Pacific islands are, indeed, living laboratories where in we can see the results of social, economic, and environmental experiments in ways that are not visible on larger land masses (Clarke 1990). A segment of road bulldozed on Kosrae in the morning silts in a portion of the lagoon with the afternoon rainstorm. The introduction of imported foodstuffs and resultant changes in people's diet create widespread health problems within a decade. The imposition of non-local institutions creates social problem s as traditional practices become superfluous to the modern lifestyle. On a 40-square mile island, cause and effect are more clearly linked than on a large land mass with a mobile population. This phenomenon can also be the gift of the islands to the rest of the world: experiments with sustainability in the islands can become models for developed countries which have not yet even recognized the degree to which they are unsustainable.

Some Thoughts on Concepts of Sustainability

The concept of "sustainability" in the development context became widely discussed as a result of the report of the Brundtland Commission, established by the United Nations. The crux of that commission's focus on the relationship between economic development and environmental protection was the concern for intergenerational equity. The current generation, in striving for economic development, was cautioned to treat the natural resource base in such a way as to preserve means for future generations to meet their own needs (World Commission on Environment and Development 1987; World Bank 1996).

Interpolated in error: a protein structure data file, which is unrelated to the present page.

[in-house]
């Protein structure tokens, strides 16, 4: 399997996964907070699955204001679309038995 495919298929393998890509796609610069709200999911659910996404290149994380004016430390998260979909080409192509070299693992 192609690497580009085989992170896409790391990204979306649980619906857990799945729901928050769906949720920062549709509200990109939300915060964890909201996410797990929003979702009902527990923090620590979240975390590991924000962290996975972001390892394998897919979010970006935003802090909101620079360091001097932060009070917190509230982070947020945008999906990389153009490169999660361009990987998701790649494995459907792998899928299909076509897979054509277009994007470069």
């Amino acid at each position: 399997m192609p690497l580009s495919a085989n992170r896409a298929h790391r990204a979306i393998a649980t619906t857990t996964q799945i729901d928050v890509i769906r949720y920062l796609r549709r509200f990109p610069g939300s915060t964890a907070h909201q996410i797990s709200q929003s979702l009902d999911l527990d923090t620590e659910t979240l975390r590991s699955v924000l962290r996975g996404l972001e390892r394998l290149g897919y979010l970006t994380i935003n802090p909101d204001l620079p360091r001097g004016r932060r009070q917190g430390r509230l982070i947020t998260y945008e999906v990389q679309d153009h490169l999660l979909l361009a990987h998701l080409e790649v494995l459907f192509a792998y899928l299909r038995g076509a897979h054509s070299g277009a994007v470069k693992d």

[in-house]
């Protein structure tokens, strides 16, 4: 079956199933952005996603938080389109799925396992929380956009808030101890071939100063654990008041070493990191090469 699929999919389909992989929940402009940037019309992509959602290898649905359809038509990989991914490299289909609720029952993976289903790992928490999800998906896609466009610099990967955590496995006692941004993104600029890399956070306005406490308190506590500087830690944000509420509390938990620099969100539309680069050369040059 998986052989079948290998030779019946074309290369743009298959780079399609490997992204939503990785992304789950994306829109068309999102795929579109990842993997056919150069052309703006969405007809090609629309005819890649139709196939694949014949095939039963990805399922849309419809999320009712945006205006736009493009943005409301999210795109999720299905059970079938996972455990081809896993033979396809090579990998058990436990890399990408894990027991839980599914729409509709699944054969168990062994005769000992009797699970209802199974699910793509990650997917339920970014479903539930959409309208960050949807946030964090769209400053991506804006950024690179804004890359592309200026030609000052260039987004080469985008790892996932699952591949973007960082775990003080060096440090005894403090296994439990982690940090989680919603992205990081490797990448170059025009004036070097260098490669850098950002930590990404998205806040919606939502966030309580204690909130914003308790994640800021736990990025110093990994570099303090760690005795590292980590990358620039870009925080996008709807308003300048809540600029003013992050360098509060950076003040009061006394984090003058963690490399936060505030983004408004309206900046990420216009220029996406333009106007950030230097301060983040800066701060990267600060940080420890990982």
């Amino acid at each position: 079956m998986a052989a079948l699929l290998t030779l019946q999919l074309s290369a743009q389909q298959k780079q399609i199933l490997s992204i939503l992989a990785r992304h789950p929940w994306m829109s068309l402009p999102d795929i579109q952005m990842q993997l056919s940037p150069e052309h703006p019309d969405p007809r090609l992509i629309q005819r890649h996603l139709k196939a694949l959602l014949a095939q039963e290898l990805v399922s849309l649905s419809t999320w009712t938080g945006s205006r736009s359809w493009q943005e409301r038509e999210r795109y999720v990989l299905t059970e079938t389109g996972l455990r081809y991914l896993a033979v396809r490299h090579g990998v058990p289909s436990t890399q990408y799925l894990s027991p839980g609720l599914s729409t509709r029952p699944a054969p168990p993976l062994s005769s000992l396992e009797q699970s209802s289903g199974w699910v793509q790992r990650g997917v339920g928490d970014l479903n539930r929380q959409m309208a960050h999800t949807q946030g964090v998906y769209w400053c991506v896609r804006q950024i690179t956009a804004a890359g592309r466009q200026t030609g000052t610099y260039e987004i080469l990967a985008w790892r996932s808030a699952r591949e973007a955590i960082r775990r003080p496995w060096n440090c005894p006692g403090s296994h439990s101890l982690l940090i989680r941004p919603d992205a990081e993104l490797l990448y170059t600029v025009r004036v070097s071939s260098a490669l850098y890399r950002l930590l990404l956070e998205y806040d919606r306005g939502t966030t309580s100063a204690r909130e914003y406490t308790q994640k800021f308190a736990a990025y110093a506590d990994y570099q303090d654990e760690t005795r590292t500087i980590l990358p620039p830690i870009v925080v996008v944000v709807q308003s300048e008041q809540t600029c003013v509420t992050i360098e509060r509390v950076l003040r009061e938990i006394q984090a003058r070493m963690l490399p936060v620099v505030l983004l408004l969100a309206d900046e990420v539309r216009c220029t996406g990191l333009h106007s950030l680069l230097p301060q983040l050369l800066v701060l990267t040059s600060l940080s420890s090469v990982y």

In its initial development context, sustainability was used primarily in the realm of economics: whether a particular economic approach would be sustainable for a society. In fact, there remains a notion that economic growth can be "sustainable" (Fairbairn 1991; World Bank 1996). While some level of economic growth may be needed in many Pacific island countries, there is no model of growth which is sustainable over time. We live on a finite planet, and the limits of our growth are rapidly being reached, if not already exceeded in some domains. That this has not yet been widely recognized in the economic realm possibly stems from the fact that many economists are less familiar with the natural world than they are with the constructed world of economics; it may also have some relati onship to the size of the land mass with which they are familiar.

Concern with the "narrow" approach of sustainability dealing only with economics was raised by persons involved in the environmental movement. They argued that looking at sustainability in strictly economic terms missed the larger point: failure to pay attention t o the long-term viability of the society's natural resources (land, air, water at a minimum) means there can be no real sustainability in the long run.